The “Potaje Gitano de Utrera” is here
Utrera is among the towns with the greatest flamenco tradition in the world. It still is very flamenca, even as its glory days were when Perrate, Fernanda, Bernarda, Gaspar, Pepa la Feonga, Bambino, Enrique Montoya and Curro still breathed and sang like God. A century ago, Perico el Pelao (relative of the Pavóns) stood out, and one day Mercedes La Sarneta, from Jerez, showed up in Utrera,
Utrera is among the towns with the greatest flamenco tradition in the world. It still is very flamenca, even as its glory days were when Perrate, Fernanda, Bernarda, Gaspar, Pepa la Feonga, Bambino, Enrique Montoya and Curro still breathed and sang like God. A century ago, Perico el Pelao (relative of the Pavóns) stood out, and one day Mercedes La Sarneta, from Jerez, showed up in Utrera, leaving there her essence por soleá and a perfume that still lingers in its streets.
Not all towns in Andalusia have the Gypsy feel of Utrera, and this was crucial for the development of flamenco in this area. The Gypsy yeast, as Antonio Mairena would put it. Utrera owes its place in flamenco on account of its Gypsies, without meaning to downplay those artists who don’t belong to this ethnic group, such as the great Curro de Utrera, who had one of the most beautiful voices in cante and whom I absolutely love por fandangos : “Velero, porque yo lo gobernaba…”
Utrera’s Gypsy Brotherhood, with all its hits and misses, is the organization responsible for the fact that this ancient town renowned all over the world is nowadays a first-class reference in flamenco. They created the Potaje Gitano without realizing it would become the world’s most famous flamenco festival, but here it is, with six decades of history and plenty of success in memory.
I was about 17 years old when I first attended this festival held every summer in Utrera. On that same evening, June 28, 1975, I realized this was a very special town. That year, the festival was held in honor of one of the geniuses of Utrera, Bambino, and if my memory doesn’t fail the performers that night were Pansequito, Gaspar de Utrera, Turronero, Rancapino, Antonio Suárez, Enrique Montoya, Faíco, Miguel Funi, Diego Vargas, Chato de Utrera, Angelita Vargas and Perrate, among many others. It was endless, although no one wanted it to end.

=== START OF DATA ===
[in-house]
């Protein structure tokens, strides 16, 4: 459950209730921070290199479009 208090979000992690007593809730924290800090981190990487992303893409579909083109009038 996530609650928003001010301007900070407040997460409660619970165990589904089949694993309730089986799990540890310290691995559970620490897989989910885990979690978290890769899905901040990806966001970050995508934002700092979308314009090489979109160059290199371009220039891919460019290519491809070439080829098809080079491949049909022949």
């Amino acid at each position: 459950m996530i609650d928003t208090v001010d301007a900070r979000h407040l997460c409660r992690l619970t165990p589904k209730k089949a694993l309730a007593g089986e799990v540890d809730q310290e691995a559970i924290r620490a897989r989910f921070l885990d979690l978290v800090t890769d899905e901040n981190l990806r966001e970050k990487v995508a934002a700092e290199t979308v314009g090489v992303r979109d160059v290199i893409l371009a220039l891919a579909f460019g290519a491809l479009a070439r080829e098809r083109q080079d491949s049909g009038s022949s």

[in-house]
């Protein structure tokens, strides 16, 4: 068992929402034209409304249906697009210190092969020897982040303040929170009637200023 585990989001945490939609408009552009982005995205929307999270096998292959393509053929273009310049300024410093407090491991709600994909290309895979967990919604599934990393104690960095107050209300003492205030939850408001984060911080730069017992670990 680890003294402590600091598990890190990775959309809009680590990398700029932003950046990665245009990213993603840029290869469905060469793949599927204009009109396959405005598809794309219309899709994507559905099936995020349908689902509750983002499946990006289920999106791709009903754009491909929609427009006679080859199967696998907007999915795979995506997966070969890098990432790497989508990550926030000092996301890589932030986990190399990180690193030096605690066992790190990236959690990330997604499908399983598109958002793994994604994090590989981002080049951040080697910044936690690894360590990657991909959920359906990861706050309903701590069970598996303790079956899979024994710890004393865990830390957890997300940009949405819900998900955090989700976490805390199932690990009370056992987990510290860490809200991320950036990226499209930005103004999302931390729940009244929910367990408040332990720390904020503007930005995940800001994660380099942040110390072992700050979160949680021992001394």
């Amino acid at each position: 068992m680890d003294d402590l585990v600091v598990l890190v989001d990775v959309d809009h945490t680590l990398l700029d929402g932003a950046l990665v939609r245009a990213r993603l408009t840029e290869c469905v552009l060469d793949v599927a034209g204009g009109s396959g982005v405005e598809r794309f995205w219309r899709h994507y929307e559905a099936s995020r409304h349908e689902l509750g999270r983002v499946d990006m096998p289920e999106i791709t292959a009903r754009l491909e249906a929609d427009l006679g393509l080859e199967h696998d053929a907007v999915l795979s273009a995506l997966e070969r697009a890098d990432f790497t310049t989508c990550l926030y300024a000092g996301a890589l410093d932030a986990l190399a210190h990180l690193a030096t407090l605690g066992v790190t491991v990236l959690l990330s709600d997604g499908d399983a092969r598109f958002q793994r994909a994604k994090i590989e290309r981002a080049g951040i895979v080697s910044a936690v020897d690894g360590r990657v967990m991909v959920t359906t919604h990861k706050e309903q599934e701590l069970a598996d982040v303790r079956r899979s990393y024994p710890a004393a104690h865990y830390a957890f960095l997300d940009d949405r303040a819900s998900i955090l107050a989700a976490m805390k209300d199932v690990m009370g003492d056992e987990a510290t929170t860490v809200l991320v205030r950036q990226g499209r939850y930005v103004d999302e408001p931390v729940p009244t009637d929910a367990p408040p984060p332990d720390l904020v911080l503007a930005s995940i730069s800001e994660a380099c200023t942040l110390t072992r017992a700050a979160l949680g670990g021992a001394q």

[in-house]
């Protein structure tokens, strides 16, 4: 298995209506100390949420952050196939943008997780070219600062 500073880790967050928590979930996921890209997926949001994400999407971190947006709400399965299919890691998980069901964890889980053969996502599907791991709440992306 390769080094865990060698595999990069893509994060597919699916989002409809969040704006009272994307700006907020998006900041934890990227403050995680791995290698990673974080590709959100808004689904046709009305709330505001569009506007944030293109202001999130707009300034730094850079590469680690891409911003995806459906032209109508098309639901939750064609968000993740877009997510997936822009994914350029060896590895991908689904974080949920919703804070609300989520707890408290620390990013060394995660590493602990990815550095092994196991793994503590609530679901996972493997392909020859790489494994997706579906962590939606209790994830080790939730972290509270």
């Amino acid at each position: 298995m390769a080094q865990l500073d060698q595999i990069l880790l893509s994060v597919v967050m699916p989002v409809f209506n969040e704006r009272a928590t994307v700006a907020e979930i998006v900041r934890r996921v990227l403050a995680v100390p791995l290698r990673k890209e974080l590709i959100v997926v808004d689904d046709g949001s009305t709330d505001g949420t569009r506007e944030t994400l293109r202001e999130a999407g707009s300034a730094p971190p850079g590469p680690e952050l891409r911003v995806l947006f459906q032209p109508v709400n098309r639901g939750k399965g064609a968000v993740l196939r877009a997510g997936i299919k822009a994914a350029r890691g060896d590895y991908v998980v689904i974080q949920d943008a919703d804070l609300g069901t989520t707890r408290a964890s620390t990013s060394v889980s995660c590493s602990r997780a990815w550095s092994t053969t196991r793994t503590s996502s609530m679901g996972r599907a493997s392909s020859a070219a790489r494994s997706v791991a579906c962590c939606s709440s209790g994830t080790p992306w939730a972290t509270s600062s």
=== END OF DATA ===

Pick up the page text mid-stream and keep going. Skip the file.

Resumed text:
Lately, though, the Potaje has felt too long. I’m sorry to say this, but I must be sincere. It has felt long not just because those great artists are missing, but because everything has changed a lot. Maybe it’s just me, as back then it was the time when I was discovering authentic flamenco and perhaps I’ve idolized excessively those years and those artists who were so natural and genuine that they left an indelible impression on me.
This year the Potaje Gitano has a good lineup, with El Pele and Rancapino Chico as the headliners. Then, there will be a party prepared by Luis de Chimenea, from Lebrija, with La Macanita, Inés Bacán, Tomasito, Tomás de Perrate, Perico El Pañero, David El Galli and Luis de Chimenea himself. In baile, María Marrufo, Pepe Torres and El Farru will perform, and the guitarists will be Pedro María Peña, Antonio Higuero and José Gálvez, all this according to the event’s official poster.
The festival will honor Ramón Calabuch, Moncho, the celebrated Gypsy bolerista from Barcelona. The evening, then, is quite promising. So, those who haven’t done it yet, be sure to get a table in this festival of festivals, the oldest of all and the one with the most Gypsy flavor.
Translated by P. Young